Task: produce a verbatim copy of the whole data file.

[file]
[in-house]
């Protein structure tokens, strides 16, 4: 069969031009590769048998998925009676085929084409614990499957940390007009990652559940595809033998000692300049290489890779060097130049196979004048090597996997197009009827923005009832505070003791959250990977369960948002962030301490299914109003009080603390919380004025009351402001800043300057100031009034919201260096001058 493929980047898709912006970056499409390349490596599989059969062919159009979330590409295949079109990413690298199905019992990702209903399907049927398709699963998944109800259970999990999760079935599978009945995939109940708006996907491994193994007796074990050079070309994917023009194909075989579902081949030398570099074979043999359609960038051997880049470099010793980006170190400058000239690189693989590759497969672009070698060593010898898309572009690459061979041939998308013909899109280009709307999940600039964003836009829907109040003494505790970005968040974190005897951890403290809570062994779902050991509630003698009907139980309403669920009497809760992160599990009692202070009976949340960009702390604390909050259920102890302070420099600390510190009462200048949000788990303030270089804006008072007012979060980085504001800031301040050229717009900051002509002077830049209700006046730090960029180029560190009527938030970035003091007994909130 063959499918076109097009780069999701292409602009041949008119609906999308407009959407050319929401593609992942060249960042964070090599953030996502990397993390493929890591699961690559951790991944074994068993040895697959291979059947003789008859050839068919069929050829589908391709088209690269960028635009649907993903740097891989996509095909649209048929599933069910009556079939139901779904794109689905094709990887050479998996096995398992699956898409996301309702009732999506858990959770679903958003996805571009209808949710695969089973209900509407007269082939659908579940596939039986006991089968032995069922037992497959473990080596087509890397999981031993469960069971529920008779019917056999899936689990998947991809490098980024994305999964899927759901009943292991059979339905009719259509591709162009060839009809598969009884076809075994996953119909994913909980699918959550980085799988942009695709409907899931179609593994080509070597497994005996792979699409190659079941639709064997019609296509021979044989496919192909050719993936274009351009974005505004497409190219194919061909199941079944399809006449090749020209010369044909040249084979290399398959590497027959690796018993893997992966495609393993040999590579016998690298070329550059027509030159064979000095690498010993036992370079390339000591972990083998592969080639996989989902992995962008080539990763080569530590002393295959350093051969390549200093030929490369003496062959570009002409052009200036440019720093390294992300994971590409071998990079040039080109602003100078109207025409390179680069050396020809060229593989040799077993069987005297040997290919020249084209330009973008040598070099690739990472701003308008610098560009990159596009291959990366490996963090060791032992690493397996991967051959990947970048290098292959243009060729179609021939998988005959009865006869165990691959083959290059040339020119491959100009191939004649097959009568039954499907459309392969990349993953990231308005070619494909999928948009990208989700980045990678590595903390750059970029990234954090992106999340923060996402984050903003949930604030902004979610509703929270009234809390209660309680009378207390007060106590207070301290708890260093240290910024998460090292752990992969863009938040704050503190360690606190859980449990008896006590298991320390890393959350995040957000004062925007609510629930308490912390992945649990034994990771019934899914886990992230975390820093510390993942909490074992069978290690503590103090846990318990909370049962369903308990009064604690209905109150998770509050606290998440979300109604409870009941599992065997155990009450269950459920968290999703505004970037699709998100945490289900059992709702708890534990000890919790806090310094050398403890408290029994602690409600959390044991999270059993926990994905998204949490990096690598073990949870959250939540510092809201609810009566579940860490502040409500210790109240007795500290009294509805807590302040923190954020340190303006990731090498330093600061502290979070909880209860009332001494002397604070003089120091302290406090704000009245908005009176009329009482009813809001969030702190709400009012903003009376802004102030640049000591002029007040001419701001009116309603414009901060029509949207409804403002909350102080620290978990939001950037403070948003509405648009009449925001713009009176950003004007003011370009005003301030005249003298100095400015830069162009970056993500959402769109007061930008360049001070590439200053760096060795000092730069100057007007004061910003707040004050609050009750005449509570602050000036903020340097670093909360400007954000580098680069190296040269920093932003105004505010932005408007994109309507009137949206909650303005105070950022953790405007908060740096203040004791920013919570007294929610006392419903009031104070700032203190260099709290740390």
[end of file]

[in-house]
């Protein structure tokens, strides 16, 4: 069969031009590769048998998925009676085929084409614990499957940390007009990652559940595809033998000692300049290489890779060097130049196979004048090597996997197009009827923005009832505070003791959250990977369960948002962030301490299914109003009080603390919380004025009351402001800043300057100031009034919201260096001058 493929980047898709912006970056499409390349490596599989059969062919159009979330590409295949079109990413690298199905019992990702209903399907049927398709699963998944109800259970999990999760079935599978009945995939109940708006996907491994193994007796074990050079070309994917023009194909075989579902081949030398570099074979043999359609960038051997880049470099010793980006170190400058000239690189693989590759497969672009070698060593010898898309572009690459061979041939998308013909899109280009709307999940600039964003836009829907109040003494505790970005968040974190005897951890403290809570062994779902050991509630003698009907139980309403669920009497809760992160599990009692202070009976949340960009702390604390909050259920102890302070420099600390510190009462200048949000788990303030270089804006008072007012979060980085504001800031301040050229717009900051002509002077830049209700006046730090960029180029560190009527938030970035003091007994909130 063959499918076109097009780069999701292409602009041949008119609906999308407009959407050319929401593609992942060249960042964070090599953030996502990397993390493929890591699961690559951790991944074994068993040895697959291979059947003789008859050839068919069929050829589908391709088209690269960028635009649907993903740097891989996509095909649209048929599933069910009556079939139901779904794109689905094709990887050479998996096995398992699956898409996301309702009732999506858990959770679903958003996805571009209808949710695969089973209900509407007269082939659908579940596939039986006991089968032995069922037992497959473990080596087509890397999981031993469960069971529920008779019917056999899936689990998947991809490098980024994305999964899927759901009943292991059979339905009719259509591709162009060839009809598969009884076809075994996953119909994913909980699918959550980085799988942009695709409907899931179609593994080509070597497994005996792979699409190659079941639709064997019609296509021979044989496919192909050719993936274009351009974005505004497409190219194919061909199941079944399809006449090749020209010369044909040249084979290399398959590497027959690796018993893997992966495609393993040999590579016998690298070329550059027509030159064979000095690498010993036992370079390339000591972990083998592969080639996989989902992995962008080539990763080569530590002393295959350093051969390549200093030929490369003496062959570009002409052009200036440019720093390294992300994971590409071998990079040039080109602003100078109207025409390179680069050396020809060229593989040799077993069987005297040997290919020249084209330009973008040598070099690739990472701003308008610098560009990159596009291959990366490996963090060791032992690493397996991967051959990947970048290098292959243009060729179609021939998988005959009865006869165990691959083959290059040339020119491959100009191939004649097959009568039954499907459309392969990349993953990231308005070619494909999928948009990208989700980045990678590595903390750059970029990234954090992106999340923060996402984050903003949930604030902004979610509703929270009234809390209660309680009378207390007060106590207070301290708890260093240290910024998460090292752990992969863009938040704050503190360690606190859980449990008896006590298991320390890393959350995040957000004062925007609510629930308490912390992945649990034994990771019934899914886990992230975390820093510390993942909490074992069978290690503590103090846990318990909370049962369903308990009064604690209905109150998770509050606290998440979300109604409870009941599992065997155990009450269950459920968290999703505004970037699709998100945490289900059992709702708890534990000890919790806090310094050398403890408290029994602690409600959390044991999270059993926990994905998204949490990096690598073990949870959250939540510092809201609810009566579940860490502040409500210790109240007795500290009294509805807590302040923190954020340190303006990731090498330093600061502290979070909880209860009332001494002397604070003089120091302290406090704000009245908005009176009329009482009813809001969030702190709400009012903003009376802004102030640049000591002029007040001419701001009116309603414009901060029509949207409804403002909350102080620290978990939001950037403070948003509405648009009449925001713009009176950003004007003011370009005003301030005249003298100095400015830069162009970056993500959402769109007061930008360049001070590439200053760096060795000092730069100057007007004061910003707040004050609050009750005449509570602050000036903020340097670093909360400007954000580098680069190296040269920093932003105004505010932005408007994109309507009137949206909650303005105070950022953790405007908060740096203040004791920013919570007294929610006392419903009031104070700032203190260099709290740390």